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|Title:||DESA1002 'Continuous City' Niki Gango|
Architecture & Allied Arts
|Abstract:||The Continuous City has been the underlying theme throughout the semester and as such requires a little attention when interpreting the conglomeration of projects that encompass not only Tunis but the wider context. Cities such as Dubrovnik, Madrid, Isfahan, Tokyo, Amsterdam, Venice, Paris, Stockholm, New York and Jerusalem all formed part of the Continuous City and each student was given a section of their respective city that would ultimately become the basis of their work throughout the semester. The objective of this project was to realize a design concept based on the site F13 in Tunis. The approach undertaken towards this project was to delve into the local traditional housing of Tunis. Ultimately this would lead to the discovery of the quintessential Tunisian courtyard that played a significant role throughout the design process. When designing for an urban dwelling such as a set of three apartments as was proposed throughout my project the consideration of the courtyard: internal, external, shared or otherwise would became an integral facet to the development of the site. Further investigation into Tunisian housing culture also resulted in the understanding that there exists a strong push in Tunis back towards traditional housing methods. Some of the features that persist in such methods include the limited palette of exterior openings, with the incorporation of mainly interior openings that surround the typical Tunisian courtyard space. Furthermore, access to living areas, bedrooms and kitchen areas designed around such a centralised courtyard in order to facilitate local living traditions became of significance. As well as the adoption of thick exterior walls to ward off the harsh African sun. Thus my approach was to design with Tunisian living in mind. In particular special consideration was given to the appropriation of room sizes very early on in the design process. This became the basis for the apartments in addition to the tweaking of the apartment layout and functionality prior to the later adoption of a shaded public space that would sit below the apartments.|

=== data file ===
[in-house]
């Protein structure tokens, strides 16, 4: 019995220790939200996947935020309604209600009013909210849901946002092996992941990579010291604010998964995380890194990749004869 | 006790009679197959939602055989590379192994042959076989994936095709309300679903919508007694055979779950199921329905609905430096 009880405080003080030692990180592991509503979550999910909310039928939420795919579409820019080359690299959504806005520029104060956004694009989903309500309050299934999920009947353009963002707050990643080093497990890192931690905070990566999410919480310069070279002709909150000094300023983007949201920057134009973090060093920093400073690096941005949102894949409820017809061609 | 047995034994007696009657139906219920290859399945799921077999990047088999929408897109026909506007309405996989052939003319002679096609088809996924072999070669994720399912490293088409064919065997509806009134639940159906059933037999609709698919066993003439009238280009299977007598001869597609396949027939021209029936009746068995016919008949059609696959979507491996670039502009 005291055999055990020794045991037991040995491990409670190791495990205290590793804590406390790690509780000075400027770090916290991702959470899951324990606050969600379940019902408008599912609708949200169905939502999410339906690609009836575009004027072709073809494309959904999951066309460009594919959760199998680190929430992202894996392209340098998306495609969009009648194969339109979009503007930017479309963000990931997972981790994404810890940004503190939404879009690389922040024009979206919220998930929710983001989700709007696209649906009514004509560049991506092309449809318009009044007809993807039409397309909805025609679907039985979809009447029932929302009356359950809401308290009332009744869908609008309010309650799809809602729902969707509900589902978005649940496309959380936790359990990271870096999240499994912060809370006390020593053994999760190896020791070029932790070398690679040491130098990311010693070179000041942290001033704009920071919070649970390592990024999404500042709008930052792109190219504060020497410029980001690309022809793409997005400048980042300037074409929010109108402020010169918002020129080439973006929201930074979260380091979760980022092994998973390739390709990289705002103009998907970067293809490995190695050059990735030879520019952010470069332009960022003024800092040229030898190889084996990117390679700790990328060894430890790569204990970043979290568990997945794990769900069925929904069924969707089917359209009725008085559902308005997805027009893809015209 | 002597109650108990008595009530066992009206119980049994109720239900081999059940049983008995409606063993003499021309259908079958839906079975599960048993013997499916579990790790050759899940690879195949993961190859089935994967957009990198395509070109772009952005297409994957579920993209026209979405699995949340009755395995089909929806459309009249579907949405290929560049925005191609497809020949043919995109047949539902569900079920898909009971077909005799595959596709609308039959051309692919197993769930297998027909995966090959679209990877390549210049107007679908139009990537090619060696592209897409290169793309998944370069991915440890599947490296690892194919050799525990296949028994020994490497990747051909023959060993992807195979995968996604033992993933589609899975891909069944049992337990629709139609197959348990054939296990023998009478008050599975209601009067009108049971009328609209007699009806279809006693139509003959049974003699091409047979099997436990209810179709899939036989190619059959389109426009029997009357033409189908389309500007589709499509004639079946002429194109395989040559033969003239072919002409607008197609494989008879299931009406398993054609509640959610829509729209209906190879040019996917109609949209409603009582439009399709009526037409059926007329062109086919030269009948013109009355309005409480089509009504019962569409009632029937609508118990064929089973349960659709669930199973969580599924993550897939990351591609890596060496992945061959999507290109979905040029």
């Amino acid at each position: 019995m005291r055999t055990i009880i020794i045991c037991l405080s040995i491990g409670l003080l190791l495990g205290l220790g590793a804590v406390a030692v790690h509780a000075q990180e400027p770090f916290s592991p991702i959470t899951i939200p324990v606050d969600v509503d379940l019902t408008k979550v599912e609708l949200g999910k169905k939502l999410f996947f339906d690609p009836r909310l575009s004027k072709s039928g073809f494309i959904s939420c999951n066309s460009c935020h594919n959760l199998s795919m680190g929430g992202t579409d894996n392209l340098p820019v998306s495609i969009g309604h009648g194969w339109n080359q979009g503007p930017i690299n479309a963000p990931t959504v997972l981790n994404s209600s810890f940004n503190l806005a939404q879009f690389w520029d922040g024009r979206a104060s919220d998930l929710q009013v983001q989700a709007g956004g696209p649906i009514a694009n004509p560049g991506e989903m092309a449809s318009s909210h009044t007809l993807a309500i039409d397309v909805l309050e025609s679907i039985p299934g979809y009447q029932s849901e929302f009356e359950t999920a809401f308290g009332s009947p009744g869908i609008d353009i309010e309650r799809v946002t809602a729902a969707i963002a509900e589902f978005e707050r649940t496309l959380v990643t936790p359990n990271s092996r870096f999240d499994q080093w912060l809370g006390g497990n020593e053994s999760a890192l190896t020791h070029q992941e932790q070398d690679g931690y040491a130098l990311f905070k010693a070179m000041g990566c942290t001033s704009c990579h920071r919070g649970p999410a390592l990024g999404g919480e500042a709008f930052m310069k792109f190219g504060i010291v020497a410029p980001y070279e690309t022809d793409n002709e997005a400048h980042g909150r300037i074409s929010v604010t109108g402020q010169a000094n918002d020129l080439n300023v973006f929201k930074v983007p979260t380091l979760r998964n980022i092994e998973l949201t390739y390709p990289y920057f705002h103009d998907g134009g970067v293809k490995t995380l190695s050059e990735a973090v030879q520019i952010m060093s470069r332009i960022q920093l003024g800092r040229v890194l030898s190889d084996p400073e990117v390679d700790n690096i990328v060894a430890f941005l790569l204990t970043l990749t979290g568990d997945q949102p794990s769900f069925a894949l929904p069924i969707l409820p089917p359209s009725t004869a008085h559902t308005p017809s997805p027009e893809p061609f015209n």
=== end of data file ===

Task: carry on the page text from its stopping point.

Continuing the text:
|Department/Unit/Centre:||Architecture & Allied Arts|
|Appears in Collections:||DESA1002 – 2009|
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